Jul/Aug 2011 Travel

The Receptionist Engineer at Hotel Del Peregrino

by Girija Sankar

Photo by David Graham

Photo by David Graham

Please turn the lights off when you leave the room, Jose requested of us. But we forgot every time, only to be gently reminded by him again. His English was halting and accented, but correct. The owner of the hostel was a gringo, a Canadian transplant. Must've fled the chaotic yuppie life of urban north America, we surmised. Jose was there, every night, doing the graveyard shift. He was there to let us in, at nine p.m. one night and one a.m. the next, on Christmas Eve. It was Christmas Eve in a Catholic country,so we stepped out to attend Midnight Mass, hoping for a picture-perfect syncretic celebration of the birth of Christ in the Catholic and Mayan Yucatecan tradition of Merida. All the Churches were closed. So, no Christmas Mass, but the zocalo across from the main cathedral was teeming with locals and tourists alike, swaying to reggae music pouring out of the many bars dotting its periphery.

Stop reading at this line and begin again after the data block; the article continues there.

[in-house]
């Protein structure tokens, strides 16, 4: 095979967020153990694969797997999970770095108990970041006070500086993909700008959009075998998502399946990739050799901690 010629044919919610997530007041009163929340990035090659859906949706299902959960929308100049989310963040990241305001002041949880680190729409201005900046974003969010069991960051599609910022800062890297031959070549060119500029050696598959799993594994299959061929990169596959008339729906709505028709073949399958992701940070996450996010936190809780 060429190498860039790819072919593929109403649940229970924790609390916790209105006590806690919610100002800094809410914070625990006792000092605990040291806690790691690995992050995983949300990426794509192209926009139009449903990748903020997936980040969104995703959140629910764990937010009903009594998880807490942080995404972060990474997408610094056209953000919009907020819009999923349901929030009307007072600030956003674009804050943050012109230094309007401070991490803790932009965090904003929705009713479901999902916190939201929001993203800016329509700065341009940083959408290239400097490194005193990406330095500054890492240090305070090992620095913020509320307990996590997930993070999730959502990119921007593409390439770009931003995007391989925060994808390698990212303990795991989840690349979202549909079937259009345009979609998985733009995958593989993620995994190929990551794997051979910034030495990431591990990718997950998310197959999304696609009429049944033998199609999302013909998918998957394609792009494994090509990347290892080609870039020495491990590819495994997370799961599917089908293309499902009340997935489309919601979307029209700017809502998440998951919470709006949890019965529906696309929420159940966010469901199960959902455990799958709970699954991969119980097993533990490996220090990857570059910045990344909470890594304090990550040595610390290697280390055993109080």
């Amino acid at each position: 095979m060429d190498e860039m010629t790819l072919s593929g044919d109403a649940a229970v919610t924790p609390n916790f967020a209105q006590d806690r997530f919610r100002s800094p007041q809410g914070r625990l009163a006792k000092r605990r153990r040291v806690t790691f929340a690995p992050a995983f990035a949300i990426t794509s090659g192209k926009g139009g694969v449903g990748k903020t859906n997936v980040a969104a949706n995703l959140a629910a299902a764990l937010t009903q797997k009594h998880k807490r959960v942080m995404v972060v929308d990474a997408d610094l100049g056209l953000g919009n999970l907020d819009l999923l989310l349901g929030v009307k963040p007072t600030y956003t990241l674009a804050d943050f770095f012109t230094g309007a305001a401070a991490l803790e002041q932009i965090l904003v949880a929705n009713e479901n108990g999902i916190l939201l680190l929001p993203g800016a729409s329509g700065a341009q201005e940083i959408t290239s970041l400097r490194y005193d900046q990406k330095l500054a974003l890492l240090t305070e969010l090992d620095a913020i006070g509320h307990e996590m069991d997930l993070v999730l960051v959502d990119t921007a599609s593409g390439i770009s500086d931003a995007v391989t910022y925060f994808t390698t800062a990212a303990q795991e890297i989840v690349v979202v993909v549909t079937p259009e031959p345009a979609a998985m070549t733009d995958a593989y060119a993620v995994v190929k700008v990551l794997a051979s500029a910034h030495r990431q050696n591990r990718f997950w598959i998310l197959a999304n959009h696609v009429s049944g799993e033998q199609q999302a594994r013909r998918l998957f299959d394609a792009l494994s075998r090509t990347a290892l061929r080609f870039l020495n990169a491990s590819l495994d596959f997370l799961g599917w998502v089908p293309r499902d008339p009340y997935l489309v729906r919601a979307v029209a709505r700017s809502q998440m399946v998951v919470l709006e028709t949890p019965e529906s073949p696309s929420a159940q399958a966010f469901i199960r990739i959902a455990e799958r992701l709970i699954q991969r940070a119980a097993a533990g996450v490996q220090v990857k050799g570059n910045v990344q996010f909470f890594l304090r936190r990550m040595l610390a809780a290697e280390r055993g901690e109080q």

So, yeah, Jose had to let us in a little past midnight. We stayed in the next evening, hoping to work a "chat with a local," chalking up easy-to-recall memories of "Oh, the the Yucatecans are very friendly," to dole out at dinner conversations with friends back in the ATL.

Jose the receptionist soon morphed into Jose the Yucatecan, and then Jose a once-med student who renounced medical school in favor of engineering to stay close to his parents. Jose the engineer traveled far and wide—to Taiwan, Hong Kong, Japan, and El Salvador. And Louisiana. He attended school in Louisiana. We never asked him why his family returned to Mexico. He learned about hard work and honesty in the U.S., he told us. A thwack on his buttocks from his teacher in middle school still ricochets. He works three jobs now to put his grown kids through law school: the graveyard shift at the Peregrino, as plant supervisor in the morning, and then as a production engineer for a few hours later in the day. "I enjoy it," he tells us,in his soft voice. "It's good."

The toilet flush in our room won't work, but I don't tell Jose. He is an engineer who has traveled far and wide and now works three jobs to put his kids through law school in Mexico.


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